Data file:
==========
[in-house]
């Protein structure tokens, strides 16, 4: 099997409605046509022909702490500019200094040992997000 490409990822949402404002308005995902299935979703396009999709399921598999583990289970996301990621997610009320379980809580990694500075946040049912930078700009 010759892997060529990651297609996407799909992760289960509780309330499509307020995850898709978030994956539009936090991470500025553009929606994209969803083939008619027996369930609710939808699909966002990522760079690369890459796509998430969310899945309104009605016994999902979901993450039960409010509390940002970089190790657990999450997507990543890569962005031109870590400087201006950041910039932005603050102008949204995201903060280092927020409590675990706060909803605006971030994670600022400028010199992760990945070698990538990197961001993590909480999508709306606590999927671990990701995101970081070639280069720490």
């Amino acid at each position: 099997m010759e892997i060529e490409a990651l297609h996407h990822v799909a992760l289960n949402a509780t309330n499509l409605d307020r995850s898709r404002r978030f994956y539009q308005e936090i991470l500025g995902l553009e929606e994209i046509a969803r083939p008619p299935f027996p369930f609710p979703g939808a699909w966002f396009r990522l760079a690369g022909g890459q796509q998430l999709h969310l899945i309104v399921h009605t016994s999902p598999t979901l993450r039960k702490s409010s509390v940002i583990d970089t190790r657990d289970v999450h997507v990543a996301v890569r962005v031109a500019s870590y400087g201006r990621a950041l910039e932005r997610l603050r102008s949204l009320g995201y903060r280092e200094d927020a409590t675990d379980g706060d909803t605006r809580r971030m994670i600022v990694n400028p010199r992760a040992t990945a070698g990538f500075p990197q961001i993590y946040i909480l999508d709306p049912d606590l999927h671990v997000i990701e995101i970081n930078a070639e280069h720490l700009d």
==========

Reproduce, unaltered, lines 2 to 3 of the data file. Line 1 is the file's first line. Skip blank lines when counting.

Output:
């Protein structure tokens, strides 16, 4: 099997409605046509022909702490500019200094040992997000 490409990822949402404002308005995902299935979703396009999709399921598999583990289970996301990621997610009320379980809580990694500075946040049912930078700009 010759892997060529990651297609996407799909992760289960509780309330499509307020995850898709978030994956539009936090991470500025553009929606994209969803083939008619027996369930609710939808699909966002990522760079690369890459796509998430969310899945309104009605016994999902979901993450039960409010509390940002970089190790657990999450997507990543890569962005031109870590400087201006950041910039932005603050102008949204995201903060280092927020409590675990706060909803605006971030994670600022400028010199992760990945070698990538990197961001993590909480999508709306606590999927671990990701995101970081070639280069720490």
């Amino acid at each position: 099997m010759e892997i060529e490409a990651l297609h996407h990822v799909a992760l289960n949402a509780t309330n499509l409605d307020r995850s898709r404002r978030f994956y539009q308005e936090i991470l500025g995902l553009e929606e994209i046509a969803r083939p008619p299935f027996p369930f609710p979703g939808a699909w966002f396009r990522l760079a690369g022909g890459q796509q998430l999709h969310l899945i309104v399921h009605t016994s999902p598999t979901l993450r039960k702490s409010s509390v940002i583990d970089t190790r657990d289970v999450h997507v990543a996301v890569r962005v031109a500019s870590y400087g201006r990621a950041l910039e932005r997610l603050r102008s949204l009320g995201y903060r280092e200094d927020a409590t675990d379980g706060d909803t605006r809580r971030m994670i600022v990694n400028p010199r992760a040992t990945a070698g990538f500075p990197q961001i993590y946040i909480l999508d709306p049912d606590l999927h671990v997000i990701e995101i970081n930078a070639e280069h720490l700009d």